Huawei Ascend P1 review: Up and comer
Gallery and photo, video editors
The Default view of the gallery is Albums, which is what we're used to seeing - it lists all folders with photos in the phone. Rather than the familiar stacks, the app uses a grid of photos, two on a line.
Besides Album view you also get Locations (photos are grouped based on where they were taken), Times (grouped by when they were taken), People (if the photos have tagged faces in them) and Tags (these are general tags you can manually add).
Getting inside an album displays all the photos in a rectangular grid, which is horizontally scrollable. When you try to scroll past the end, the thumbnails will tilt to let you know you cannot go further.
When viewing a single photo, you'll find a share and a delete button, with a line of small thumbnails underneath of all other photos in the album. You can tap those small thumbnails to move to other images or you can just swipe to the side.
From the menu you can access simple photo edits (rotate, crop) or go into a more capable editor with a lot more options. The editor offers light adjustments (so you can bring out the shadows or the highlights), effects, color styles, red eye correction, straightening, sharpening and face glow (which detects faces automatically). Most of these options have a slider to apply the desired level.
An app called Movie Studio handles video edits and it's quite feature-rich. You can add multiple videos to the timeline and set their edit points, you can add titles and effects (including transition effects), add music and there are multiple options available when you decide to export the video (resolution, quality, etc.).
Video player does 1080p of all kinds
The the Ascend P1 doesn't have much of a video player - you just open videos from the gallery and that's that. On the up side, it handled most videos we threw at it - all the way up to 1080p, coming from DivX, XviD, MKV and even WMV.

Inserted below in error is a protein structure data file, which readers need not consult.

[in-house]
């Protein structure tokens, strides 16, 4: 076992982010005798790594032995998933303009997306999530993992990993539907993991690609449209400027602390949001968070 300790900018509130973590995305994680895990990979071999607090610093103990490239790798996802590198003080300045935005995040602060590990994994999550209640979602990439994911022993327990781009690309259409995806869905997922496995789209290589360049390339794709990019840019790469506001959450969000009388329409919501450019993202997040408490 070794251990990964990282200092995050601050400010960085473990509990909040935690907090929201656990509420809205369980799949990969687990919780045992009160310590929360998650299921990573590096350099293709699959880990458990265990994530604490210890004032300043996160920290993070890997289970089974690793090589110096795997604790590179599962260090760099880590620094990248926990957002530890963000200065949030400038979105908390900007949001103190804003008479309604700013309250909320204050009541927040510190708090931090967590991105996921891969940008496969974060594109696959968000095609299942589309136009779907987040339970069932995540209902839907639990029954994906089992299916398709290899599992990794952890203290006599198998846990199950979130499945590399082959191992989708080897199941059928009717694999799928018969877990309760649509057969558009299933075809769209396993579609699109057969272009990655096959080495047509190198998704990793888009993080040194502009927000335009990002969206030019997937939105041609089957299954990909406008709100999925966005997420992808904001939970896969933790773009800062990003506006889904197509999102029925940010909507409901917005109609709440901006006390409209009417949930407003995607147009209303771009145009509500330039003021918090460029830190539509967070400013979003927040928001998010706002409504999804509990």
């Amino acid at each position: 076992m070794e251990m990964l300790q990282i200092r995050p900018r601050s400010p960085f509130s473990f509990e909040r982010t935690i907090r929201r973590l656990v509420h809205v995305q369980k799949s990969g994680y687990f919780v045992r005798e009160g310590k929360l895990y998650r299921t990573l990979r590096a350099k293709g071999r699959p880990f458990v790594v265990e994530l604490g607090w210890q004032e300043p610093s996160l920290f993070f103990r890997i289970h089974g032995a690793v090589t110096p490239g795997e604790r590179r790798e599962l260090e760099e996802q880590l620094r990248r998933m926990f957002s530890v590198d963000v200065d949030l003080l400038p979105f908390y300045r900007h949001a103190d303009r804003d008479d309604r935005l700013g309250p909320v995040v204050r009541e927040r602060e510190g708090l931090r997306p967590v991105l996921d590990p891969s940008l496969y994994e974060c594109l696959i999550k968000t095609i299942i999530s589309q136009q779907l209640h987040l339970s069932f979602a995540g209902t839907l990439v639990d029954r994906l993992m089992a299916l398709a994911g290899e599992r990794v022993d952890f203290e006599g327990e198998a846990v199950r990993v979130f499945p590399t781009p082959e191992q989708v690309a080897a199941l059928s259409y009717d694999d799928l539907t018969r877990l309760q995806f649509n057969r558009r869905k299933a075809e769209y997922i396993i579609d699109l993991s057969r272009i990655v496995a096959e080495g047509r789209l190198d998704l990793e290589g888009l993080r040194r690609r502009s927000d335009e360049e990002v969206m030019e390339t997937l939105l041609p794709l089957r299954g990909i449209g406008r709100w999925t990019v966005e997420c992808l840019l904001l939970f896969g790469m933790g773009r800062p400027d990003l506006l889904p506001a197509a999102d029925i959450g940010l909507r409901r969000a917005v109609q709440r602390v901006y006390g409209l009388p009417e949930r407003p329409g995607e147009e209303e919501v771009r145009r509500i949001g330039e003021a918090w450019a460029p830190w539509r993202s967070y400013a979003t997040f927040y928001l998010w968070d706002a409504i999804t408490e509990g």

We didn't encounter any issues with sound (AC3 and DTS codecs give most phones headaches) and there's Dolby Mobile 3.0+ available to enhance the audio.
Unfortunately, the video player would get buggy every now and then and refuse to play anything. Thank goodness for that quick restart feature.
The functionality is still very limited - you get play/pause and a slider to scrub through the video but that's it, there isn't even subtitle support.
On the upside, the 4.3" Super AMOLED with qHD resolution is great for watching movies on the go. You can also download a third-party movie player, if you need more functions (like subtitles).
There's also HD TV-Out available to use the Ascend P1 for a media player at home thanks to the MHL support of the microUSB port.
Music player with Dolby
The Huawei Ascend P1 comes with an app called Music+ that is an updated version of the stock ICS music app. It uses tabs to organize your music library - there's Playlist, Artists, Albums, Songs, Genres and Folders.
The Now playing interface features more eye-candy including music visualization and the album art arranged in a Cover flow-like fashion. You can swipe between songs or tap on one of the floating album covers to bring out a list of all songs from that album.
Below the album art is an upwards pointing arrow, which brings out a panel with the song lyrics.
The Music+ app doesn't have an equalizer, but it does feature Dolby Mobile 3.0+. There're no settings to it though, just an On/Off toggle.
FM radio lacks RDS
The Huawei Ascend P1 has a built-in FM tuner. It can play through the headset or the loudspeaker, but you'll need to have the headset plugged in as it serves as an antenna. We were disappointed not to find RDS - radio stations need to be manually named.
Prety good audio output
The Huawei Ascend P1 did impressvely well in the active external amplifier part of our test. The smartphone got excellent scores all over the field and had average loudness, so it should do quite well, powering your car audio system.
The good news is that only one reading takes a serious hit when you plug in a pair of headphones. Granted, the stereo crosstalk spikes to pretty high levels, but the other aspects of the Ascend P1 performance remain great and the volume levels are still decent. A pretty solid overall performance, no matter how you look at it.
And here go the results so you can see for yourselves.
|Test||Frequency response||Noise level||Dynamic range||THD||IMD + Noise||Stereo crosstalk|
Huawei Ascend P1 frequency response
You can learn more about the whole testing process here.